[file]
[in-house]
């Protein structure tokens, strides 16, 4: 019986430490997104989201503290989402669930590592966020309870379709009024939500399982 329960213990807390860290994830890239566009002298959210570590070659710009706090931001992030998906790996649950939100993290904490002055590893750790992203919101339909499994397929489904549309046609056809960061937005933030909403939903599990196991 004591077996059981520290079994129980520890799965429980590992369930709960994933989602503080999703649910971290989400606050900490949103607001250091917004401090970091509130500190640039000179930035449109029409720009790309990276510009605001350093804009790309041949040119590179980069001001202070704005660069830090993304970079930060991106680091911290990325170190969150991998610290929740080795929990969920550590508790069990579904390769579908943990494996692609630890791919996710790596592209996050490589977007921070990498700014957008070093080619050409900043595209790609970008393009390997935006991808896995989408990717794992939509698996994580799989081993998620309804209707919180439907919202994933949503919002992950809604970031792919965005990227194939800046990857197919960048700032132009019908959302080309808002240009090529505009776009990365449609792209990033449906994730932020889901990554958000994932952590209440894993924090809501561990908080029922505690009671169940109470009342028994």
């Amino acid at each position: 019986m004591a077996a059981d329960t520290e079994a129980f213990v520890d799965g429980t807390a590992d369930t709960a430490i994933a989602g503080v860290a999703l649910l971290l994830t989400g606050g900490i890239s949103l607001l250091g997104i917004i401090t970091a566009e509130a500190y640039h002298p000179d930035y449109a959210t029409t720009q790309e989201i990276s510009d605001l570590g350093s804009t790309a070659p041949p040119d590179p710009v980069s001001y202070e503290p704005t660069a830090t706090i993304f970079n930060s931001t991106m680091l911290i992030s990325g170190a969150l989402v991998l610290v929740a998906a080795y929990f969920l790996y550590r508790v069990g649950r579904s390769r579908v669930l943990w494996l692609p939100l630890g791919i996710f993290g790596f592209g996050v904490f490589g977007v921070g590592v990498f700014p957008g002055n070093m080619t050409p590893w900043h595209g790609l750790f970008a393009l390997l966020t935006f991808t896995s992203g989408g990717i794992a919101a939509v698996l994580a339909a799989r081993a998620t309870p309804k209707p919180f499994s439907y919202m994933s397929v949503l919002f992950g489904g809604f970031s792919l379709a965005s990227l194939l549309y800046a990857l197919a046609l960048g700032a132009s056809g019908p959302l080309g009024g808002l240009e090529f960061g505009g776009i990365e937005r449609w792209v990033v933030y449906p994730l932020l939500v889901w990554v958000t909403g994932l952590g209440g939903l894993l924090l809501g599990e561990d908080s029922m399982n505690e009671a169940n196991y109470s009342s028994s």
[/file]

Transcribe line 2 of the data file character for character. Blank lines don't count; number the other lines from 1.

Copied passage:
């Protein structure tokens, strides 16, 4: 019986430490997104989201503290989402669930590592966020309870379709009024939500399982 329960213990807390860290994830890239566009002298959210570590070659710009706090931001992030998906790996649950939100993290904490002055590893750790992203919101339909499994397929489904549309046609056809960061937005933030909403939903599990196991 004591077996059981520290079994129980520890799965429980590992369930709960994933989602503080999703649910971290989400606050900490949103607001250091917004401090970091509130500190640039000179930035449109029409720009790309990276510009605001350093804009790309041949040119590179980069001001202070704005660069830090993304970079930060991106680091911290990325170190969150991998610290929740080795929990969920550590508790069990579904390769579908943990494996692609630890791919996710790596592209996050490589977007921070990498700014957008070093080619050409900043595209790609970008393009390997935006991808896995989408990717794992939509698996994580799989081993998620309804209707919180439907919202994933949503919002992950809604970031792919965005990227194939800046990857197919960048700032132009019908959302080309808002240009090529505009776009990365449609792209990033449906994730932020889901990554958000994932952590209440894993924090809501561990908080029922505690009671169940109470009342028994």